We are in the Far North and the weather has been just glorious, perfect for riding and almost tempting and warm enough for a swim! We are in Mangonui and our accommodation is right on the water with spectacular water views that change continuously. It’s a “must” here to have a beer in the old hotel and to have fish and chips right next to the pub – so we do!
The ride out to the Karikari Peninsula is highlighted by stunning Maitai Bay, some say the most beautiful beach in New Zealand – and it’s easy to see why. Wow, this would have to rate as the best camping spot we’ve seen anywhere and we love that there are no shops, power or hot showers as it keeps visitors to a minium (no latte’s or smashed avocado here). It is such perfection that the waves break in a semi-circle…breathtaking!
We check out Whatawhiwhi and Tokerau Bay before heading north to Kaimaumau to visit my sister at her boyfriend’s farm.
Dean has a dairy farm right on the water so we head up East Beach at the end of the peninsula on the back of his ute – for a look into his world. It’s remote and good for fishing, with quite a few locals getting into it.
Julie is really getting into the farming, helping feed the calves and introducing the brand new ones to the “calfetaria”.
Dean tells us how the avocados are rapidly taking over the dairy farms in the Far North and already a lot of market gardening as the Pukekohe area in South Auckland is consumed by housing developments. It’s time to head to Cape Reinga, our last piece of road to the very north of New Zealand and it’s quite a momentous day for us. A small weather front has come over but it’s only producing light rain as we head up to the top and can see where the Tasman Sea meets the Pacific Ocean.
It feels quite surreal to have now reached all the extremities of this amazing and spectacular country. As we walk out to the lighthouse it feels like the “ride” is over – five months of motorcycling and touring this land has reached it’s finale.
We head south and out to Henderson Bay, another pristine beach on the Aupouri Peninsula with a great surf break…is there no end to this magnificent coastline!
We decide to have our last “camp” with the tent back at Maitai Bay and it’s just magic. The camping area is protected from any breezes and is high above the beach. We cook our last “one-pot-wonder” while overlooking the bay until well after dark with a bottle of red wine to celebrate our day at Cape Reinga.
The countryside and the roads are now familiar territory for us as we come through the Maromaku Valley where Paul was raised on the family farm. Our first-born Mick was baptised at Moerewa but we are made to realise how long ago that was, as the church has now been replaced by a new one!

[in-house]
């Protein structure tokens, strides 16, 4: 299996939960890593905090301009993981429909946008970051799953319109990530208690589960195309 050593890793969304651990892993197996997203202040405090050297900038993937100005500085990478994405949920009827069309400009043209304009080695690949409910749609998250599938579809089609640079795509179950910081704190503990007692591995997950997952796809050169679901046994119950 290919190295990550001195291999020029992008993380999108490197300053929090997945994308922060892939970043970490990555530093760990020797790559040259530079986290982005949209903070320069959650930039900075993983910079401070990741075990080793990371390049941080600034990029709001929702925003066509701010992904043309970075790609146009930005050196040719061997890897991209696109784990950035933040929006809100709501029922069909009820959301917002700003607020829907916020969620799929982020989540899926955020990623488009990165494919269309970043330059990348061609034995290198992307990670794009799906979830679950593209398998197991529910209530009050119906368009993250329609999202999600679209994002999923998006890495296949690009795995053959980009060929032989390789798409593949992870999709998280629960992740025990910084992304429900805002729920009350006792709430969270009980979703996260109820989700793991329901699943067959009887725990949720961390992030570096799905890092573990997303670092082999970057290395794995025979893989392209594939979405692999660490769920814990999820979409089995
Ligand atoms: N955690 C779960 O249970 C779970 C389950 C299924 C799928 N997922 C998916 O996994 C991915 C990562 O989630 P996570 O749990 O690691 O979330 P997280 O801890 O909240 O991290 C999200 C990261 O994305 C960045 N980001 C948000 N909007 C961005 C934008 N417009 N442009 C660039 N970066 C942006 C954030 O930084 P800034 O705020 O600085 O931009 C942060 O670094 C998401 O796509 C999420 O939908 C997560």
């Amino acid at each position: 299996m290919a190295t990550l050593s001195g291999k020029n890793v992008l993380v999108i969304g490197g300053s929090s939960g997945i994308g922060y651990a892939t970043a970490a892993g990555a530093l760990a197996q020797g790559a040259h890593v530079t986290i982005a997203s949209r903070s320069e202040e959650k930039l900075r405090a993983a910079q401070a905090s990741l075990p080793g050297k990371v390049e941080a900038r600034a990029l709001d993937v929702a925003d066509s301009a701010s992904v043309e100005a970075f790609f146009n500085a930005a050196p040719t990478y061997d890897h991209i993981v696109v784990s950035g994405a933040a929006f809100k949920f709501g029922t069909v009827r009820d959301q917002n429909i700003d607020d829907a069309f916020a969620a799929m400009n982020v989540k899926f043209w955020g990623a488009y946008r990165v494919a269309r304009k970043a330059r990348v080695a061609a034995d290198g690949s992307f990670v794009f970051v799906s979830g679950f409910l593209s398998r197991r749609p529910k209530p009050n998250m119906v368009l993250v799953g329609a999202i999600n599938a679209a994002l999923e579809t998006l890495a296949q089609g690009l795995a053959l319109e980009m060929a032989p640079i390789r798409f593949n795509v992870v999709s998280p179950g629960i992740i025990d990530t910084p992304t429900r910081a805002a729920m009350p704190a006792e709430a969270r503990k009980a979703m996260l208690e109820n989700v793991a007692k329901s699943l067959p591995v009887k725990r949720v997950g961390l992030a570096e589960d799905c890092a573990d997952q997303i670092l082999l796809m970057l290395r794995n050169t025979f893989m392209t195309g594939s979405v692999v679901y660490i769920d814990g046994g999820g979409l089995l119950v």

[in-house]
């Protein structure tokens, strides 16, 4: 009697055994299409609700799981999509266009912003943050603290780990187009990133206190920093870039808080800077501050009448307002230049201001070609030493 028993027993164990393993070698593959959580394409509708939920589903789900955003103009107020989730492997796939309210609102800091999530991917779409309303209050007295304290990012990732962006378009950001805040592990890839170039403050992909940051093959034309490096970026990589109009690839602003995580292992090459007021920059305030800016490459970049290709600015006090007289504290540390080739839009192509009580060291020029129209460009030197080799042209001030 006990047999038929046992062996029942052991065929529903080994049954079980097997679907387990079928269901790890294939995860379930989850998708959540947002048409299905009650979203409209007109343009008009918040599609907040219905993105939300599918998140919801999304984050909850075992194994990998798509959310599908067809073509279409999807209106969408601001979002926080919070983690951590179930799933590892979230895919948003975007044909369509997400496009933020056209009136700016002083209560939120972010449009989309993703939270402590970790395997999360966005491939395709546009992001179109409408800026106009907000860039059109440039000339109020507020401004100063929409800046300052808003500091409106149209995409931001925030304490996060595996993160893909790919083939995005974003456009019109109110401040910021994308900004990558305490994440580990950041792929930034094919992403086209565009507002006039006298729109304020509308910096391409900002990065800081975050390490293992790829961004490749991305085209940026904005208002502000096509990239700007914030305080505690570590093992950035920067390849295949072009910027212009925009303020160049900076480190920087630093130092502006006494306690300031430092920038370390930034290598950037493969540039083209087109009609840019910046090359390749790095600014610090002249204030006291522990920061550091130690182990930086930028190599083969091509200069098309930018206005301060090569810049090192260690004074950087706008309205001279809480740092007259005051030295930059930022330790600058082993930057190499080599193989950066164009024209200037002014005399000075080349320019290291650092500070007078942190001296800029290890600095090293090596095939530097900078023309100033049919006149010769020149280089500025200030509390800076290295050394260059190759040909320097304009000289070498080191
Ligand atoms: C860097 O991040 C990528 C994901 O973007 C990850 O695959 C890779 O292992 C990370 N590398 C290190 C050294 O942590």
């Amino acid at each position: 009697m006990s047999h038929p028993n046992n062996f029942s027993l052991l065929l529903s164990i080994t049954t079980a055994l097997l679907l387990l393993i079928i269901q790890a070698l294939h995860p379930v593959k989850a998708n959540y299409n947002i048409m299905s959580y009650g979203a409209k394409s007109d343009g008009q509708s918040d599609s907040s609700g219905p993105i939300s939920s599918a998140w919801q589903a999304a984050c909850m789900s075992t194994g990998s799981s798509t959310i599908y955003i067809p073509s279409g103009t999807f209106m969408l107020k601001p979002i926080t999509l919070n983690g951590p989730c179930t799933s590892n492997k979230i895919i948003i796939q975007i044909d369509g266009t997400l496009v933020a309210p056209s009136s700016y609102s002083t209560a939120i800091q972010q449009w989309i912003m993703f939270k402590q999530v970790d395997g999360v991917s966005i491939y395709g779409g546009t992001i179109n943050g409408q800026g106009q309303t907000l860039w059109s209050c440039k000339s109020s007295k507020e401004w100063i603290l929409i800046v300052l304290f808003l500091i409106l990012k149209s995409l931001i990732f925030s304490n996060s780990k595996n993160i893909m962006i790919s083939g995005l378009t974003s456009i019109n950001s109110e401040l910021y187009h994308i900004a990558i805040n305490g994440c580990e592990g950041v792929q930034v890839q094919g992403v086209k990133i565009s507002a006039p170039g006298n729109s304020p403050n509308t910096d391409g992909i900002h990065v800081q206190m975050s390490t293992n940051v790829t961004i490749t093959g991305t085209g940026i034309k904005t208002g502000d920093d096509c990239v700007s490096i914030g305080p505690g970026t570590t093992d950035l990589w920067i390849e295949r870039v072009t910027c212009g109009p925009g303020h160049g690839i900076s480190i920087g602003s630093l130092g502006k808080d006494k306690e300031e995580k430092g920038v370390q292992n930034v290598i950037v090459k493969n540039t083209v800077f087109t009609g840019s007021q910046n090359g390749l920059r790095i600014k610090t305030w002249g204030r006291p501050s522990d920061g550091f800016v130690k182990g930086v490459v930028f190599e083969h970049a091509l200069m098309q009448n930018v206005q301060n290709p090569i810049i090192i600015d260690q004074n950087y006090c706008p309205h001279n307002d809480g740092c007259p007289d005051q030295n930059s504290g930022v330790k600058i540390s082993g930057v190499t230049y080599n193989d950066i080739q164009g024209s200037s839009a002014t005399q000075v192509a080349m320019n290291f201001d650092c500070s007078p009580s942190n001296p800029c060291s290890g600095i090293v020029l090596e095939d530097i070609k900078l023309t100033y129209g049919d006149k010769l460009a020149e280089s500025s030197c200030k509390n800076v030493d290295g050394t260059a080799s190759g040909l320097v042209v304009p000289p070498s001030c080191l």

We stop for lunch and a wander round Kawakawa where Paul was born, the only town in New Zealand to have a railway track right through the middle of town!
It’s hard not to notice the colourful sculptures, mosiacs, copper and cobblestones of the town’s public toilets with golden orbs on the grass tuft roof. Austrian architect Friedensreich Hundertwasser lived in Kawakawa from the mid-seventies til his death in 2000, gifting the toilets to the town which have since been voted the best public loos in the world!
The Towai Hotel sits right on the highway and is where Paul’s Grandfather and later his Dad would call in for a beer with the locals on their way home from shopping or rugby.
Our last attraction is the Matakohe Museum which gives a fascinating insight into what life was like for our early pioneering settlers and the ultimate demise of the mighty kauri tree. The collections and displays are just amazing but we both come out feeling sad – such an incredible resource, that is no more.
So, as we wrap up our tour of New Zealand with a jam-packed agenda seeing as many friends and family as we can, the realisation begins to surface that the ride is over. We have chosen to air-freight the bikes back to Brisbane (details will be on our website in a few weeks) so they have to be cleaned and ready for a departure next week. Both of us are ready for home now as it’s a long time to be on the road. The thought of our own bed, ensuite, and cold beer fridge is very enticing…let alone a change of clothes and some dental maintenance!
Favourite of the Week
The Mangonui Hotel is an institution in the North and what a crack-up when we have the chance to share a beer with their sulphur-crested cockatoo called Barney! He’s 33, still very young at heart (cockatoos are known to live to around 100 years) and seems to enjoy the amber ale…
Show Me A Sign
The Chinese have bought a Winery and Golf Course on the Karikari Peninsula in the Far North and more recently an area of land nearby to build 800 houses for their people…with other rumours of an International Airport at Kaitaia, and on it goes! It seems that one local is not happy about this….
Story of the Week
So here we are, back in Auckland and with a chock-a-block schedule of catching up with everyone before we leave this land…it seems such a long time ago that we rode the bikes off the wharf at Auckland and began a 20,000 kilometre road-trip around New Zealand. From the beginning, we avoided main highways and embraced the mammoth national parks, the incredible beaches, the ever-changing intense green farmlands, the vast forests and native bush, mountain after beautiful mountain and the dynamic Maori culture. We’ve reconnected with so many friends and relations along the way – and the friendliness of the New Zealand people knows no bounds. The weather has been more than kind to us and the motorcycling has been a dream. So many were quick to say that five months was a long time to “ride” this country but it would be easy to see and do more. Has it been worth it to bring our motorcycles across the ditch? You bet it has…haere ra New Zealand and kia kaha. We will be back…